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When I was young I used to believe that people who spoke different languages only understood each other because they had different brains which heard the words in English
When I was around 5 years old I went to Mexico on a vacation. I was in the pool at our hotel and this little Mexican girl came up to me because she wanted to play. I was trying to talk to her but she kept speaking in Spanish and I couldn't understand her. I thought that she could understand english and that's what it would be in her head, but since she was born in Mexico she HAD to speak Spanish.
When I was little, I remember asking my dad why people that spoke other languages didn't just "learn how to speak normal" like we did. I thought English was the regular way to speak and other languages were just made up nonsense.
Up until I took a 3rd year of spanish i thought everyone thought in english. I figured out it was wrong when i started thinking in spanish
When i was a child I used to believe that English was Spanish, but written backwards. So I thought that blue was said "luza" (azul). I used to speak like that all the time.
When I was a kid I used to believe that when people spoke in languages other than english, their brains somehow converted the sounds INTO english, so that they would hear it in english and could therefore understand it.
I used to think Braille was the language they used in Brazil. I don't think I knew that Braille was the raised dots on everything.
When I was little I used to think that everyone in the whole world spoke English. No matter what. So whenever I heard someone speak another language I would always wonder why they would go through the trouble of thinking in English and then speaking a whole different language.
I used to believe that foreign languages just had different letters, and if you knew what the letters sounded like it would make sense in English.
When I was small I believed that there was a secret trick to turn English into any new language, as with Pig Latin. Perhaps a more complex trick with a few new sounds, but a pattern that could be easily learned. Then I began French lessons. The first week we were told about an important "irregular" verb (etre - to be), but that most were regular. So I still expected to learn the secret trick the next week. When I discovered I would have to learn every single french word, I was surprised and immensely disappointed.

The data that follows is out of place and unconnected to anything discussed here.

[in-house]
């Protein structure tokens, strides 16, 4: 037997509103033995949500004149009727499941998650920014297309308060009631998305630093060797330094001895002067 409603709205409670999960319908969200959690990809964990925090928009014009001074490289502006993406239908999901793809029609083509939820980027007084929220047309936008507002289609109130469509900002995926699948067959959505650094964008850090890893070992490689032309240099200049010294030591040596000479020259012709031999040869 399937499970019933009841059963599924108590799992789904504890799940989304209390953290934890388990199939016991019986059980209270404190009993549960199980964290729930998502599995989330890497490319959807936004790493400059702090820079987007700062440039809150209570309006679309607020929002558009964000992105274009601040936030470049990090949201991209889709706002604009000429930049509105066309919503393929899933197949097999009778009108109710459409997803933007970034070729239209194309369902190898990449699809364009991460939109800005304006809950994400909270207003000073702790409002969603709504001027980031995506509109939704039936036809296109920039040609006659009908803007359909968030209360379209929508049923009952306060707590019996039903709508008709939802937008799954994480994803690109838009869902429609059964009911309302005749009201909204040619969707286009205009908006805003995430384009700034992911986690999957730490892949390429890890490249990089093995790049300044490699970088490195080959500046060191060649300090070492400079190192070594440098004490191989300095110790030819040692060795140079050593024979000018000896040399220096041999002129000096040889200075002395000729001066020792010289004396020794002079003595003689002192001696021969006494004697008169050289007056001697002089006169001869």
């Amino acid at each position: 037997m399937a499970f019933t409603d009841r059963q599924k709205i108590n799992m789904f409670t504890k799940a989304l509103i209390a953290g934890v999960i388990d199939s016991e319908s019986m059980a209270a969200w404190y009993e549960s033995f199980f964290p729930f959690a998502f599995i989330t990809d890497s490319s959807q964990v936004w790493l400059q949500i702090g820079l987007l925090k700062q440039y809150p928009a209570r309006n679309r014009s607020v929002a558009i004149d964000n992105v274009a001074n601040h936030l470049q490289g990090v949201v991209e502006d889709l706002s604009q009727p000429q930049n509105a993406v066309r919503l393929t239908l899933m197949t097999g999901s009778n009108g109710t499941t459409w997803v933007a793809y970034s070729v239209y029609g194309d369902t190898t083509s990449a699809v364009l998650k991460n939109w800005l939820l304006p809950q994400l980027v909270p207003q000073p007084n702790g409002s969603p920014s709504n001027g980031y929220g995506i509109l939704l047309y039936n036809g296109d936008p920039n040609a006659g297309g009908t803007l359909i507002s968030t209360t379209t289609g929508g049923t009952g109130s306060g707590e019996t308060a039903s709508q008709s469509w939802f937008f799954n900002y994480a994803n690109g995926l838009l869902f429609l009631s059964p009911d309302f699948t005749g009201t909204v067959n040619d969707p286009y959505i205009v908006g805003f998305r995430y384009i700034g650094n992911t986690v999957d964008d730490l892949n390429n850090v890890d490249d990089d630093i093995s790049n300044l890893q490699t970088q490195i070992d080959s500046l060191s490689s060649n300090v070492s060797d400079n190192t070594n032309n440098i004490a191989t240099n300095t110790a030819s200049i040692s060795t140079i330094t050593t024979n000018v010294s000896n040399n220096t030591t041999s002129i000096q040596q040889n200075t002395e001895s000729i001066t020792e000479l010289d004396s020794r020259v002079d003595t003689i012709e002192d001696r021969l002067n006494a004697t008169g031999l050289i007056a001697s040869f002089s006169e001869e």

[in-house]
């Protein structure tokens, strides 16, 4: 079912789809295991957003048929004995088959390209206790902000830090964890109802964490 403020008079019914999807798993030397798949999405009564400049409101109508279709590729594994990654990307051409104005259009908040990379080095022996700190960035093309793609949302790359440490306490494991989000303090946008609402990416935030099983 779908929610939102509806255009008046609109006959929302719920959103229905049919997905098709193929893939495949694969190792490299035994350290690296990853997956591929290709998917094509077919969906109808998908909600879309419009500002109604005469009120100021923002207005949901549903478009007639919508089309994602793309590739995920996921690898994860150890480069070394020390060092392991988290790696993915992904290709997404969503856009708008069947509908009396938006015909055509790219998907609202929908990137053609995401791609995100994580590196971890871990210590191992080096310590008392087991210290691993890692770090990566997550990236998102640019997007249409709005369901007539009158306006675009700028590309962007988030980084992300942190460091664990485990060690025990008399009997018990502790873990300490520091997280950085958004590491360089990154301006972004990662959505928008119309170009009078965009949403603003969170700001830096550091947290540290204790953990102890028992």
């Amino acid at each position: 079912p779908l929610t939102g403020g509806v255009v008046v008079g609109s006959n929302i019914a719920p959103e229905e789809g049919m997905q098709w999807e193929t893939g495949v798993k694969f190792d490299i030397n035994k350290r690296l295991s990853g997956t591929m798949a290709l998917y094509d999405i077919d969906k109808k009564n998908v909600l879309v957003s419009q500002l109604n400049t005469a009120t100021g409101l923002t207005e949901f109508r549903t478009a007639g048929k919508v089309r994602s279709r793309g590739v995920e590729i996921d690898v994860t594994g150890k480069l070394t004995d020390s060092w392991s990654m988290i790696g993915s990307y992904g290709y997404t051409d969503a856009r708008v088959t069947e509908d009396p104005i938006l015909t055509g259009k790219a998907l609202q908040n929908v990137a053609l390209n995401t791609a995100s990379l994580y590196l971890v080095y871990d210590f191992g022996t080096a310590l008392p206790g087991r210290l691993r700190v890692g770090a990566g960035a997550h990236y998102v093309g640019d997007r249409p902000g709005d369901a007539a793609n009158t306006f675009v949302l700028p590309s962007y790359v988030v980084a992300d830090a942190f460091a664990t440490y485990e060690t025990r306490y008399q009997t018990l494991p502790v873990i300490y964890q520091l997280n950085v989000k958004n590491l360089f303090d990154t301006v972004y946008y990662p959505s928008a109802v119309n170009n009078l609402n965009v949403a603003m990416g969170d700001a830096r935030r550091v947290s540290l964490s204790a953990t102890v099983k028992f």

Used to believe that Spanish was just English with random o's and a's tagged to the end of the words (probably because there are many cognates that are formed in just that way).
Also believed that the written forms of languages were merely coded English, and if I could just figure out which letters/symbols stood for which English letters, I could read them.
As a child i grew up in england but spoke portguese at home. I didn't know anyone outside of my family who could speak it, therefore i believed that portuguese was a language invented by my family and used only by my family
I don't totally recall how this worked, but I was convinced that there were various languages in the world: French, Chinese, etc. but English was "the REAL language" and referred to it as such.
I am from Scotland, and I used to believe that Gaelic was the language they spoke on an island called Garlic, situated off the north coast of Scotland.
As a child, I believed that anyone who spoke a foreign language had to translate it into English in their heads in order to understand it.
I used to believe that even though people may have spoken different languages, we all thought to ourselves in english in our heads.
When i was a little girl i had a tea set that i always kept in it's box on my bookshelves. The box was all written in another language but i didn't understand this and so i always got incredibly frustrated when i couldn't read it. It got to the point that my dad had to put the box at the top of my wardrobe because i couldn't sleep.
when I was little I thought that to speak a foreign language all you had to do was say an english word backwards. (i.e. soft was tfos)I thought there was only one foreign language and that was how they were doing it. It sounded weird enough when I tried it so it made sense to me!
We once had an Austrian exchange student, Maria, stay with us. We were driving around her showing her the Aussie countryside and we passed some emus in a paddock. 'Look!' Maria exclaimed, 'Emos!'
This was met with much laughter. She didn't have any idea what we were laughing at.
When I was in college, I took Swahili. When we came in the door of class the first day, the instructor started pointing to stuff and saying "Nini hii?" (Nina hee) Which later we found out meant "What is this?". For a few seconds I was convinced that if "Nini hii?" was the name for everything in the room, the class would be a cinch to pass. I still enjoyed the class when I discovered I was wrong, and went on to study it for 2 more years.